Environmental claims Featured

8:00pm EDT June 25, 2008

With a growing consciousness of pollution and a movement toward going “green,” businesses should be aware of the availability of insurance coverage for environmental claims.

“The good news is that courts, especially in Indiana, have sided mostly with businesses and interpreted insurance policies to provide coverage for environmental issues,” says Robert Clark, partner with Taft Stettinius & Hollister LLP. “Still, you need to be prepared.”

Smart Business spoke with Clark about environmental insurance claims and what businesses need to be aware of.

What kind of insurance coverage is available for environmental issues?

Most business policies can cover environmental claims. Almost every business has a comprehensive general liability (CGL) policy. Environmental coverage generally can be found through an interpretation of the provisions of those policies, particularly the older ones. The insurance companies have changed the language of the more recent policies to avoid coverage, but particularly in the older policies, most of which are applicable today, is where we find the coverage.

What kind of environmental issues do businesses run into?

We’re talking about environmental contamination from various forms of pollutants, like leaking underground storage tanks or contamination that results from an industrial operation. Sometimes dry cleaners cause groundwater contamination because the fluids they use, basically solvents, end up going down the drain and into the ground water. Almost anybody in manufacturing or who deals with petroleum products or solvents has potential to contaminate the environment. Even bakeries can do it. They put flour and yeast into the water when they discharge through their sewers, which sucks up biological oxygen demand, killing plants and fish.

How successful have businesses been when litigating with insurance companies?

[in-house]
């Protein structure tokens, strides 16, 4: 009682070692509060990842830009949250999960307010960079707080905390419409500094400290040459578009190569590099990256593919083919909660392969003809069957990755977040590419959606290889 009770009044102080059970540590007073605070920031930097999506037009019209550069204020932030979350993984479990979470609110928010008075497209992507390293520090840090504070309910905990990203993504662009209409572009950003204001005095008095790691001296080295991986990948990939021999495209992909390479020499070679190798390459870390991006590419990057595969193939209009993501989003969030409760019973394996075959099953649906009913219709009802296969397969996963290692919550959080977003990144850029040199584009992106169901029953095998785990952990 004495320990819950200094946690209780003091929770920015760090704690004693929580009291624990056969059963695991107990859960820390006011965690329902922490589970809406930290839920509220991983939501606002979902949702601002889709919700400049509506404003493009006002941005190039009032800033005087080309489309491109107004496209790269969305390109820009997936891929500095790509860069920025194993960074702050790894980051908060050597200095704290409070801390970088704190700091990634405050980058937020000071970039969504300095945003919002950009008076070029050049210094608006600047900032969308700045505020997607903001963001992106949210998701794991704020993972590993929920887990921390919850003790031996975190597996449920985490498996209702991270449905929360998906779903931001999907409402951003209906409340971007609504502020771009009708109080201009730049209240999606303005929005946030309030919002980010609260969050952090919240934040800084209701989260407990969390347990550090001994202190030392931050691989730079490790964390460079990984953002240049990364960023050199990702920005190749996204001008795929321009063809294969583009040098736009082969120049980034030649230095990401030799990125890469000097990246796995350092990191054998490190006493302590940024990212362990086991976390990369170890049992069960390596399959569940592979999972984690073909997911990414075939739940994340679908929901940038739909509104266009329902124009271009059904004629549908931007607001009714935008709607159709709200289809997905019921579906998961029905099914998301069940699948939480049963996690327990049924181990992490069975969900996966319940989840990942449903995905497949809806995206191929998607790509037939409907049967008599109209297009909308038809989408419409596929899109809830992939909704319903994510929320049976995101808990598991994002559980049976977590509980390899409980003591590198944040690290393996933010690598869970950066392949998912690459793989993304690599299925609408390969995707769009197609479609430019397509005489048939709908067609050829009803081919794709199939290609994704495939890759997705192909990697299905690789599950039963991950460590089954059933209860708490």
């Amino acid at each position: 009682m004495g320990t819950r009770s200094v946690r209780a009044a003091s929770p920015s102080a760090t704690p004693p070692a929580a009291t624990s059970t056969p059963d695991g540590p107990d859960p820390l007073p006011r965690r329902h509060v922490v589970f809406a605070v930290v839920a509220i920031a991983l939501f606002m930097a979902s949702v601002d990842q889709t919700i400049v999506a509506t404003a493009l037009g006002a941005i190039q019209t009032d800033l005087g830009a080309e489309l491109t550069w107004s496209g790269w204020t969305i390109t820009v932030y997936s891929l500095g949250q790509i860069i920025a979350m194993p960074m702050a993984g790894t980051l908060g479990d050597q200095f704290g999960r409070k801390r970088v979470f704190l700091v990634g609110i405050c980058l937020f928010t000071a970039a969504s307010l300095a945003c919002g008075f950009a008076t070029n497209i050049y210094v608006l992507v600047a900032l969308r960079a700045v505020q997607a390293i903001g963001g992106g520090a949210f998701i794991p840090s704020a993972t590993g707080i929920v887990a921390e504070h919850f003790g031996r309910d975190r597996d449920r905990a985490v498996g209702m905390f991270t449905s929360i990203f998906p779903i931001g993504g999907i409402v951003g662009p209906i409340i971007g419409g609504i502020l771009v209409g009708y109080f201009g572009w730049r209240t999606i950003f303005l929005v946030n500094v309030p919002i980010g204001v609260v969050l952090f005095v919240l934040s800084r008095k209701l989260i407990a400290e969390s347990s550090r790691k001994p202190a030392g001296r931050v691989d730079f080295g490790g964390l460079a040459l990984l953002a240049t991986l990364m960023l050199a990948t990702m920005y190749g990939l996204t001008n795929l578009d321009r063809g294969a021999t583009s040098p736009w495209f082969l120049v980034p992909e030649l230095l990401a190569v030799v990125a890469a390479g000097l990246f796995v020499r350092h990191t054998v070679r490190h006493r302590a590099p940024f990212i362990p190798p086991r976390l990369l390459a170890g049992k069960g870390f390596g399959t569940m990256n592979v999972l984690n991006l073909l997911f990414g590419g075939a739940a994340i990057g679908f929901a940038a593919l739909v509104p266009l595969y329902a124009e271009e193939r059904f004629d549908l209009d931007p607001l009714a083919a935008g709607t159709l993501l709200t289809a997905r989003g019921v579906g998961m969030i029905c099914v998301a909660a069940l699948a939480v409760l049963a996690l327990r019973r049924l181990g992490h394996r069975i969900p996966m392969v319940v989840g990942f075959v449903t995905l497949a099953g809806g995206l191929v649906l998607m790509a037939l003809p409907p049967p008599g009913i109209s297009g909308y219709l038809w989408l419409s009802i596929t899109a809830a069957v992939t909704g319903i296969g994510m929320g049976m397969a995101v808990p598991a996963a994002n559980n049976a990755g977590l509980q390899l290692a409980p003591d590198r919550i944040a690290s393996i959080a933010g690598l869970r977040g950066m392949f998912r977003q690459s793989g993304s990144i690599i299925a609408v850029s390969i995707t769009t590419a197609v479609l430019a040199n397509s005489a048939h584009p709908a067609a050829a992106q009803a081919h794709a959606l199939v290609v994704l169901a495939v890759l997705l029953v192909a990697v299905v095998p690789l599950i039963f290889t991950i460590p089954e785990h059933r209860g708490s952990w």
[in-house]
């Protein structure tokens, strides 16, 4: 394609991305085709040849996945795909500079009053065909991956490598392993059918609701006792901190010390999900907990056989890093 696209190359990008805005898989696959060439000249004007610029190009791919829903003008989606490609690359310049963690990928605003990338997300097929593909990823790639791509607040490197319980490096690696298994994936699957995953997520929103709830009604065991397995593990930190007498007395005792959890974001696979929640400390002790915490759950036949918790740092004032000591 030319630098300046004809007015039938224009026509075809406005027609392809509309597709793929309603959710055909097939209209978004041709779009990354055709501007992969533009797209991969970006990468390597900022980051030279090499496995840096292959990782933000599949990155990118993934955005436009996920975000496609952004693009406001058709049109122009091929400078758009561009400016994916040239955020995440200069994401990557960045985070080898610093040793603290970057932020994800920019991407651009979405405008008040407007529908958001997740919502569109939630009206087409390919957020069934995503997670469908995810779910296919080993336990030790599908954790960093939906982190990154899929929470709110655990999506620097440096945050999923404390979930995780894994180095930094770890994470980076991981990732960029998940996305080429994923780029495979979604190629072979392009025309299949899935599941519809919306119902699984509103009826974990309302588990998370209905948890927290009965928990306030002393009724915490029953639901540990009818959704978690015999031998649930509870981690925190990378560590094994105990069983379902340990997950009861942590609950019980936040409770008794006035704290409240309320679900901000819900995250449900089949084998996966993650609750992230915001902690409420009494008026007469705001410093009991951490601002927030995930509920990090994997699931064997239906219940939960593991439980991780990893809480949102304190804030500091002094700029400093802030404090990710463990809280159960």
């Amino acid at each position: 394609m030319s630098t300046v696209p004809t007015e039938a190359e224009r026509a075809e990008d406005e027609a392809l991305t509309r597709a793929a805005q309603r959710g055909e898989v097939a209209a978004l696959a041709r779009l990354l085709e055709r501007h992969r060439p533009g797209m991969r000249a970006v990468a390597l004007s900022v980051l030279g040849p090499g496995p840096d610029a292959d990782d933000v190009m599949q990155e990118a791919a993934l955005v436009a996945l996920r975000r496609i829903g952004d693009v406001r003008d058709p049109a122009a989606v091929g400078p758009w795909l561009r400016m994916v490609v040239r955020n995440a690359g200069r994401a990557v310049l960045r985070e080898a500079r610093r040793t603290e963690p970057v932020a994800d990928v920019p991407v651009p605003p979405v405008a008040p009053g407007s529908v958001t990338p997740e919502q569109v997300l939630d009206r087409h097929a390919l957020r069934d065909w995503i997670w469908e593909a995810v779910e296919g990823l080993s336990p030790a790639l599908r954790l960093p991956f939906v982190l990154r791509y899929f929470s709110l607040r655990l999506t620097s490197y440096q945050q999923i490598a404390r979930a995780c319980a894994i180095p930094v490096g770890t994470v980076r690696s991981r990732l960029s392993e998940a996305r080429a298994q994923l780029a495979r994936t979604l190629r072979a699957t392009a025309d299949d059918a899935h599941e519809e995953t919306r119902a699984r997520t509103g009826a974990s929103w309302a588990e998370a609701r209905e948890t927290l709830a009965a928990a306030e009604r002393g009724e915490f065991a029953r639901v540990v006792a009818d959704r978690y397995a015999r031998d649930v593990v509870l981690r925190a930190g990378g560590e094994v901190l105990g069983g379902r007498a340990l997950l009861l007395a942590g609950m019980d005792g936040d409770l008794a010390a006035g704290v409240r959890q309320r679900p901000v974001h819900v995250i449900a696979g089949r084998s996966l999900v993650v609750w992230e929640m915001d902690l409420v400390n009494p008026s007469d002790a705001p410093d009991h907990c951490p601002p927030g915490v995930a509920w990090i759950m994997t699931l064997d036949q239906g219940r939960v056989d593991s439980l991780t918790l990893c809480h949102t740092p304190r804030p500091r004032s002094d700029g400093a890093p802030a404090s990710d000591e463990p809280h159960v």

The requests to the courts are usually for the cost of the investigation, cleanup and associated attorneys’ fees and expenses. Generally speaking, law firms have been very successful in obtaining coverage for these claims, particularly in Indiana. Indiana’s Supreme Court issued a series of opinions that interpret these CGL policies in such a way as to provide coverage for policyholders, and those opinions created a climate in the state that’s more liberal toward policyholders than almost any other state in the country. Therefore, the availability of insurance coverage for claims in Indiana is probably much higher for the typical business owner than it is in any other state.

Other states interpret the pollution exclusion language in the insurance policies to favor the insurance carriers. In Indiana, the Supreme Court has said the language is ambiguous and therefore construed it against the insurance company and in favor of coverage.

What constitutes an environmental claim?

This can be a sticky issue. There has to be a claim made against an insured or business before the policy kicks in. You can’t just say ‘I have some dirty stuff here so you have to pay to clean it up.’ Generally, there must be a claim. The questions are: What’s a claim? Do you have to be sued? Is an EPA letter telling you to clean up enough? Is an inspector being sent out enough? What if you voluntarily enter into a governmental cleanup program? Has someone made a claim against you? These issues frequently come up.

What are some bases for denial of coverage?

It’s tough to find one, but the ‘claim’ issue is pretty common. What typically happens is the insurance company will send a denial letter saying that its pollution exclusion covers this, which is often the case when you make a claim against a national insurance company. Those guys routinely send out denial letters, and business people think, darn, my insurance company denied coverage. The truth is, in Indiana, those denials are just wrong. The insurance companies interpret their policies incorrectly according to Indiana law, and businesspeople should know that just because an insurance company says they don’t have coverage, it doesn’t mean they don’t have coverage, particularly for an environmental claim.

How can a business safeguard itself against environmental hazards?

There are many ways. The best one is to comply with all the environmental laws and regulations, but unfortunately that doesn’t always get it done because a lot of the environmental laws are retroactive. You could have been doing something in the 1960s that was completely legal, and then somebody comes along and says, ‘Guess what, that’s no longer legal,’ and you have to comply.

What is the first thing a business should do if it runs into an environmental issue?

Talk to an environmental consultant or an environmental lawyer. Most small businesses don’t have the resources to have someone on staff who is responsible for such matters. An environmental consultant or environmental lawyer can offer compliance advice.

ROBERT CLARK is a partner with Taft Stettinius & Hollister LLP, with significant experience in environmental, commercial and science-based litigation. Reach him at (317) 713-3523 or rclark@taftlaw.com.